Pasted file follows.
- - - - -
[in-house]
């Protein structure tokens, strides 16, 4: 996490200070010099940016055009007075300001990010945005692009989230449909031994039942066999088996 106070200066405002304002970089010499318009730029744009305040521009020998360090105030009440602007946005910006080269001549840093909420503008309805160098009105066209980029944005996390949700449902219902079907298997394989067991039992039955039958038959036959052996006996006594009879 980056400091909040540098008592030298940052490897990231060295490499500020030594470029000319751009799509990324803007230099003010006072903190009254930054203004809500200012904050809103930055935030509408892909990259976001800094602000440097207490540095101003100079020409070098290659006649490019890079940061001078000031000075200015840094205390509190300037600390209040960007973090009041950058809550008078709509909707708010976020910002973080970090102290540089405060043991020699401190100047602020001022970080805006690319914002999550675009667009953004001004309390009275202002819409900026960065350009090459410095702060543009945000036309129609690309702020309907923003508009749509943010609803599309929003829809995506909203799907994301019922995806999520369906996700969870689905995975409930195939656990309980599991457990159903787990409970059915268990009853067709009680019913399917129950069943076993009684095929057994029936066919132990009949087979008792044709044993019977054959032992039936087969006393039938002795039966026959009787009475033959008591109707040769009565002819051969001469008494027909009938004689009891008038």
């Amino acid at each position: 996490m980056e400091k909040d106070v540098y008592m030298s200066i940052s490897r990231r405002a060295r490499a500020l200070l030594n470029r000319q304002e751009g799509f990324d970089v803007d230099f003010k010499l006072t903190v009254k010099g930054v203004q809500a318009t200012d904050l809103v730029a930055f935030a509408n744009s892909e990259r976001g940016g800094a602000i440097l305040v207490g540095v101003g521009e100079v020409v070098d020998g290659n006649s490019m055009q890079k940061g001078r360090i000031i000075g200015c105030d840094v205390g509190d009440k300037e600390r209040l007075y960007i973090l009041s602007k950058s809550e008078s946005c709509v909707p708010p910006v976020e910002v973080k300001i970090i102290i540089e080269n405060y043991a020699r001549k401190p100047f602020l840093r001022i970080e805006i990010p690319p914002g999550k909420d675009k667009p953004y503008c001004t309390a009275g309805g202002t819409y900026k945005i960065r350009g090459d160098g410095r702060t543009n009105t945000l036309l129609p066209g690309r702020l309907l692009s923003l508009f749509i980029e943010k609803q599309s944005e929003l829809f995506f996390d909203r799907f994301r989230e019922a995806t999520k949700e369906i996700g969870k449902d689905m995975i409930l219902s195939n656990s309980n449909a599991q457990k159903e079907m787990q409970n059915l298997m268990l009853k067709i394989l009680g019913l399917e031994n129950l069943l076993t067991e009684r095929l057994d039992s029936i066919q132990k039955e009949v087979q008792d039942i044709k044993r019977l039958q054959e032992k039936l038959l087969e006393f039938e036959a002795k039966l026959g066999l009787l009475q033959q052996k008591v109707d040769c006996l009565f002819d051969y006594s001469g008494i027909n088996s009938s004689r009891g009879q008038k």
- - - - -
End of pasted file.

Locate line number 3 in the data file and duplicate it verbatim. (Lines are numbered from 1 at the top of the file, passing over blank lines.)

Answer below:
């Amino acid at each position: 996490m980056e400091k909040d106070v540098y008592m030298s200066i940052s490897r990231r405002a060295r490499a500020l200070l030594n470029r000319q304002e751009g799509f990324d970089v803007d230099f003010k010499l006072t903190v009254k010099g930054v203004q809500a318009t200012d904050l809103v730029a930055f935030a509408n744009s892909e990259r976001g940016g800094a602000i440097l305040v207490g540095v101003g521009e100079v020409v070098d020998g290659n006649s490019m055009q890079k940061g001078r360090i000031i000075g200015c105030d840094v205390g509190d009440k300037e600390r209040l007075y960007i973090l009041s602007k950058s809550e008078s946005c709509v909707p708010p910006v976020e910002v973080k300001i970090i102290i540089e080269n405060y043991a020699r001549k401190p100047f602020l840093r001022i970080e805006i990010p690319p914002g999550k909420d675009k667009p953004y503008c001004t309390a009275g309805g202002t819409y900026k945005i960065r350009g090459d160098g410095r702060t543009n009105t945000l036309l129609p066209g690309r702020l309907l692009s923003l508009f749509i980029e943010k609803q599309s944005e929003l829809f995506f996390d909203r799907f994301r989230e019922a995806t999520k949700e369906i996700g969870k449902d689905m995975i409930l219902s195939n656990s309980n449909a599991q457990k159903e079907m787990q409970n059915l298997m268990l009853k067709i394989l009680g019913l399917e031994n129950l069943l076993t067991e009684r095929l057994d039992s029936i066919q132990k039955e009949v087979q008792d039942i044709k044993r019977l039958q054959e032992k039936l038959l087969e006393f039938e036959a002795k039966l026959g066999l009787l009475q033959q052996k008591v109707d040769c006996l009565f002819d051969y006594s001469g008494i027909n088996s009938s004689r009891g009879q008038k």